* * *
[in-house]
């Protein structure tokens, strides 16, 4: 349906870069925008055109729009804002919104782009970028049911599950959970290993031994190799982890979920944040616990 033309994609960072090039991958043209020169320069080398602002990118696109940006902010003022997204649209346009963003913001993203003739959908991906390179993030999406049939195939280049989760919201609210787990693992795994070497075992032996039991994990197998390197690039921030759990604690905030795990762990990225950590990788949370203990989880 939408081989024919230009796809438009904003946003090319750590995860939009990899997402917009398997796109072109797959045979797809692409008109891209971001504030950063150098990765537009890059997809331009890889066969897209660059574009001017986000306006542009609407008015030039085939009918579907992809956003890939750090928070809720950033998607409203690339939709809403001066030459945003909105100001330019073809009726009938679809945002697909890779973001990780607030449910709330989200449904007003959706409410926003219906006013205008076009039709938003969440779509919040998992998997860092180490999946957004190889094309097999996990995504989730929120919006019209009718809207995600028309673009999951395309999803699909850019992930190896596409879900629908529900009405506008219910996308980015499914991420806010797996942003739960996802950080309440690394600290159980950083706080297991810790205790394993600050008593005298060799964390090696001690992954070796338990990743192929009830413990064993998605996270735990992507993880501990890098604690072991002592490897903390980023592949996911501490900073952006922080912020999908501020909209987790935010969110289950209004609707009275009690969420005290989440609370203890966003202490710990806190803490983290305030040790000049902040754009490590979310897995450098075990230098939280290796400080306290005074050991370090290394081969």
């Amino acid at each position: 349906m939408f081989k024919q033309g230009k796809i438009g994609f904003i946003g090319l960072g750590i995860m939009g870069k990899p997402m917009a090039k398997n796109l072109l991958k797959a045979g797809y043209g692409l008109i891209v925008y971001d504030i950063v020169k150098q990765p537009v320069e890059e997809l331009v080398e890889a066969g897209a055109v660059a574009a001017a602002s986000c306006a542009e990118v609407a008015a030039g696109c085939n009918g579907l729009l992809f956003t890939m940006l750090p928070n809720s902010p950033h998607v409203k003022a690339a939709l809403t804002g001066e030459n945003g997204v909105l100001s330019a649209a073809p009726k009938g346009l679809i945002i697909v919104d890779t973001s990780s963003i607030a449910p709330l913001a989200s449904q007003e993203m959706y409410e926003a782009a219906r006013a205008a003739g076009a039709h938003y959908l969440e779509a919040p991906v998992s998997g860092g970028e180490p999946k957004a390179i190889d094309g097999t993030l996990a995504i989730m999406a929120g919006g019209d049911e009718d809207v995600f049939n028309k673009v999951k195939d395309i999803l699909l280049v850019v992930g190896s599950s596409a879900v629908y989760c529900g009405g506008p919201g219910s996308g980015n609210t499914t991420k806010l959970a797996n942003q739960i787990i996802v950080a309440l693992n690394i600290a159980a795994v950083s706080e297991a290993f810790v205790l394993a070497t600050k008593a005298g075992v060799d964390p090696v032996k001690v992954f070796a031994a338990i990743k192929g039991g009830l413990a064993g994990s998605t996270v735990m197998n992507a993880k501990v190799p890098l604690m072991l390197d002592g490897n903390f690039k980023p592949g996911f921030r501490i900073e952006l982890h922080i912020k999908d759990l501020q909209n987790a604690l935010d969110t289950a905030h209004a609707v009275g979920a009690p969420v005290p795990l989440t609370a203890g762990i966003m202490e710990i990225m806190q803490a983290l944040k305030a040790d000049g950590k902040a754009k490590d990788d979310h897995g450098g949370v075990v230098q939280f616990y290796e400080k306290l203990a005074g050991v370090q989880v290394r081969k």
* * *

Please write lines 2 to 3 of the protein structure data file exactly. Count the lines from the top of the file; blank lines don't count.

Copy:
């Protein structure tokens, strides 16, 4: 349906870069925008055109729009804002919104782009970028049911599950959970290993031994190799982890979920944040616990 033309994609960072090039991958043209020169320069080398602002990118696109940006902010003022997204649209346009963003913001993203003739959908991906390179993030999406049939195939280049989760919201609210787990693992795994070497075992032996039991994990197998390197690039921030759990604690905030795990762990990225950590990788949370203990989880 939408081989024919230009796809438009904003946003090319750590995860939009990899997402917009398997796109072109797959045979797809692409008109891209971001504030950063150098990765537009890059997809331009890889066969897209660059574009001017986000306006542009609407008015030039085939009918579907992809956003890939750090928070809720950033998607409203690339939709809403001066030459945003909105100001330019073809009726009938679809945002697909890779973001990780607030449910709330989200449904007003959706409410926003219906006013205008076009039709938003969440779509919040998992998997860092180490999946957004190889094309097999996990995504989730929120919006019209009718809207995600028309673009999951395309999803699909850019992930190896596409879900629908529900009405506008219910996308980015499914991420806010797996942003739960996802950080309440690394600290159980950083706080297991810790205790394993600050008593005298060799964390090696001690992954070796338990990743192929009830413990064993998605996270735990992507993880501990890098604690072991002592490897903390980023592949996911501490900073952006922080912020999908501020909209987790935010969110289950209004609707009275009690969420005290989440609370203890966003202490710990806190803490983290305030040790000049902040754009490590979310897995450098075990230098939280290796400080306290005074050991370090290394081969």
């Amino acid at each position: 349906m939408f081989k024919q033309g230009k796809i438009g994609f904003i946003g090319l960072g750590i995860m939009g870069k990899p997402m917009a090039k398997n796109l072109l991958k797959a045979g797809y043209g692409l008109i891209v925008y971001d504030i950063v020169k150098q990765p537009v320069e890059e997809l331009v080398e890889a066969g897209a055109v660059a574009a001017a602002s986000c306006a542009e990118v609407a008015a030039g696109c085939n009918g579907l729009l992809f956003t890939m940006l750090p928070n809720s902010p950033h998607v409203k003022a690339a939709l809403t804002g001066e030459n945003g997204v909105l100001s330019a649209a073809p009726k009938g346009l679809i945002i697909v919104d890779t973001s990780s963003i607030a449910p709330l913001a989200s449904q007003e993203m959706y409410e926003a782009a219906r006013a205008a003739g076009a039709h938003y959908l969440e779509a919040p991906v998992s998997g860092g970028e180490p999946k957004a390179i190889d094309g097999t993030l996990a995504i989730m999406a929120g919006g019209d049911e009718d809207v995600f049939n028309k673009v999951k195939d395309i999803l699909l280049v850019v992930g190896s599950s596409a879900v629908y989760c529900g009405g506008p919201g219910s996308g980015n609210t499914t991420k806010l959970a797996n942003q739960i787990i996802v950080a309440l693992n690394i600290a159980a795994v950083s706080e297991a290993f810790v205790l394993a070497t600050k008593a005298g075992v060799d964390p090696v032996k001690v992954f070796a031994a338990i990743k192929g039991g009830l413990a064993g994990s998605t996270v735990m197998n992507a993880k501990v190799p890098l604690m072991l390197d002592g490897n903390f690039k980023p592949g996911f921030r501490i900073e952006l982890h922080i912020k999908d759990l501020q909209n987790a604690l935010d969110t289950a905030h209004a609707v009275g979920a009690p969420v005290p795990l989440t609370a203890g762990i966003m202490e710990i990225m806190q803490a983290l944040k305030a040790d000049g950590k902040a754009k490590d990788d979310h897995g450098g949370v075990v230098q939280f616990y290796e400080k306290l203990a005074g050991v370090q989880v290394r081969k």